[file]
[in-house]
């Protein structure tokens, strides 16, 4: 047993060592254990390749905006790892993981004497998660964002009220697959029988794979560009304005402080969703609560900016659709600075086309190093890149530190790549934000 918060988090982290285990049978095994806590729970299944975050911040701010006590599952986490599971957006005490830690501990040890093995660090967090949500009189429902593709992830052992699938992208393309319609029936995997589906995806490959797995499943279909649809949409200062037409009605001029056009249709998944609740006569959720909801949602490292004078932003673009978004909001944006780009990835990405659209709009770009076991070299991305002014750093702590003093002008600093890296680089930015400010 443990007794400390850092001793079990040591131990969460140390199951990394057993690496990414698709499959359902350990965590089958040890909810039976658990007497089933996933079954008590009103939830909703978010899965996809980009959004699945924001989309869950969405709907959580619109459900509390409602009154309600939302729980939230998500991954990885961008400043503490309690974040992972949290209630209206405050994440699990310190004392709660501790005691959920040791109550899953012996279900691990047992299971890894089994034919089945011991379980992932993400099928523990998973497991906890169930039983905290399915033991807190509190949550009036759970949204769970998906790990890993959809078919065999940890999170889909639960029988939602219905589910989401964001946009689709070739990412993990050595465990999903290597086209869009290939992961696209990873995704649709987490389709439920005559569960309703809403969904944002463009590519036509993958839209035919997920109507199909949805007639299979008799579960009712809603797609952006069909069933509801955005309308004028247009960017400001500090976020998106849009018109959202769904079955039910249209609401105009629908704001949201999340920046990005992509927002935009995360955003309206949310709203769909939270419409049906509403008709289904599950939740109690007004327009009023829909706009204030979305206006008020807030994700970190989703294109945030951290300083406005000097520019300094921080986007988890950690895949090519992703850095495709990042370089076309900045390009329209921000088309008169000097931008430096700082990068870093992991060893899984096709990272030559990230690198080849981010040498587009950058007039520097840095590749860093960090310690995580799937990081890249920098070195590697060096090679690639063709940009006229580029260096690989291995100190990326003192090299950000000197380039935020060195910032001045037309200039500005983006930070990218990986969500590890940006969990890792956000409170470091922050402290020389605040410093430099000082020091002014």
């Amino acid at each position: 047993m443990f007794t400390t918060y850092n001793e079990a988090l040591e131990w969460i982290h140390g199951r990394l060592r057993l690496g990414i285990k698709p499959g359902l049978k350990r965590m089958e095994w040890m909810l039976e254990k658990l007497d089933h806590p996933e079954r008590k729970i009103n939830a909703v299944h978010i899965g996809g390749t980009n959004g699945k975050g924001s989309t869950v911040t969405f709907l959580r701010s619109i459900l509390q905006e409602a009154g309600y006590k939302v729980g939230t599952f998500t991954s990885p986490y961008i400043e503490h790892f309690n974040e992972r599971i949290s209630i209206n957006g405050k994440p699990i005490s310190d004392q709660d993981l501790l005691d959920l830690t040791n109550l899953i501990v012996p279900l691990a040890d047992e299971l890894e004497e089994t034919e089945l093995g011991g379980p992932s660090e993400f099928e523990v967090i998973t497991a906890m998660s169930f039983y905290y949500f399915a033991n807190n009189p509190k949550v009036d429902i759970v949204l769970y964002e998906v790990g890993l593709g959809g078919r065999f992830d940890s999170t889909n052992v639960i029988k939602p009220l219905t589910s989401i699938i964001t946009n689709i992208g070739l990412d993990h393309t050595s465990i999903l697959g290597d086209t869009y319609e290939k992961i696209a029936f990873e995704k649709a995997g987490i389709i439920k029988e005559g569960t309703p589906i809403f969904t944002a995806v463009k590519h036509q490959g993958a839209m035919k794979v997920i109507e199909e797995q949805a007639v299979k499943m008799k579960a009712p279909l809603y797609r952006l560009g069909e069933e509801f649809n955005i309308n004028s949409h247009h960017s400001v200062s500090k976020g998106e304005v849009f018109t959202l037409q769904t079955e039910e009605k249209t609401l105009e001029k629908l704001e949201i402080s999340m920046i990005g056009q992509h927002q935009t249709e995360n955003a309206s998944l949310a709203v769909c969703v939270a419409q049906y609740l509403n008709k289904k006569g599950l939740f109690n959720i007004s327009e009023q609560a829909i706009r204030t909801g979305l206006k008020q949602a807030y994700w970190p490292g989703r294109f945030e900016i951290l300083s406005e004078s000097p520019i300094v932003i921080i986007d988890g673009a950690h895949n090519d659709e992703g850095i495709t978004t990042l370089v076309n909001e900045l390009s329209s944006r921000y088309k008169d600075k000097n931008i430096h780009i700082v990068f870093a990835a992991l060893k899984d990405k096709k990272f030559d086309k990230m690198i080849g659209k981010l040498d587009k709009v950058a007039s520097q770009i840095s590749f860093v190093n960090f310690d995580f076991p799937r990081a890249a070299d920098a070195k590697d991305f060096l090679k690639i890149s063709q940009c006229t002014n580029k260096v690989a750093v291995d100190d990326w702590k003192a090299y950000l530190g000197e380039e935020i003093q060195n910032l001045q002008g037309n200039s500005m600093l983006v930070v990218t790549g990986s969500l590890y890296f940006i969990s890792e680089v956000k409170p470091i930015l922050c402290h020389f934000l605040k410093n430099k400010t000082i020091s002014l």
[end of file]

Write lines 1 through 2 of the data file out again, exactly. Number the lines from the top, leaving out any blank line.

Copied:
[in-house]
């Protein structure tokens, strides 16, 4: 047993060592254990390749905006790892993981004497998660964002009220697959029988794979560009304005402080969703609560900016659709600075086309190093890149530190790549934000 918060988090982290285990049978095994806590729970299944975050911040701010006590599952986490599971957006005490830690501990040890093995660090967090949500009189429902593709992830052992699938992208393309319609029936995997589906995806490959797995499943279909649809949409200062037409009605001029056009249709998944609740006569959720909801949602490292004078932003673009978004909001944006780009990835990405659209709009770009076991070299991305002014750093702590003093002008600093890296680089930015400010 443990007794400390850092001793079990040591131990969460140390199951990394057993690496990414698709499959359902350990965590089958040890909810039976658990007497089933996933079954008590009103939830909703978010899965996809980009959004699945924001989309869950969405709907959580619109459900509390409602009154309600939302729980939230998500991954990885961008400043503490309690974040992972949290209630209206405050994440699990310190004392709660501790005691959920040791109550899953012996279900691990047992299971890894089994034919089945011991379980992932993400099928523990998973497991906890169930039983905290399915033991807190509190949550009036759970949204769970998906790990890993959809078919065999940890999170889909639960029988939602219905589910989401964001946009689709070739990412993990050595465990999903290597086209869009290939992961696209990873995704649709987490389709439920005559569960309703809403969904944002463009590519036509993958839209035919997920109507199909949805007639299979008799579960009712809603797609952006069909069933509801955005309308004028247009960017400001500090976020998106849009018109959202769904079955039910249209609401105009629908704001949201999340920046990005992509927002935009995360955003309206949310709203769909939270419409049906509403008709289904599950939740109690007004327009009023829909706009204030979305206006008020807030994700970190989703294109945030951290300083406005000097520019300094921080986007988890950690895949090519992703850095495709990042370089076309900045390009329209921000088309008169000097931008430096700082990068870093992991060893899984096709990272030559990230690198080849981010040498587009950058007039520097840095590749860093960090310690995580799937990081890249920098070195590697060096090679690639063709940009006229580029260096690989291995100190990326003192090299950000000197380039935020060195910032001045037309200039500005983006930070990218990986969500590890940006969990890792956000409170470091922050402290020389605040410093430099000082020091002014």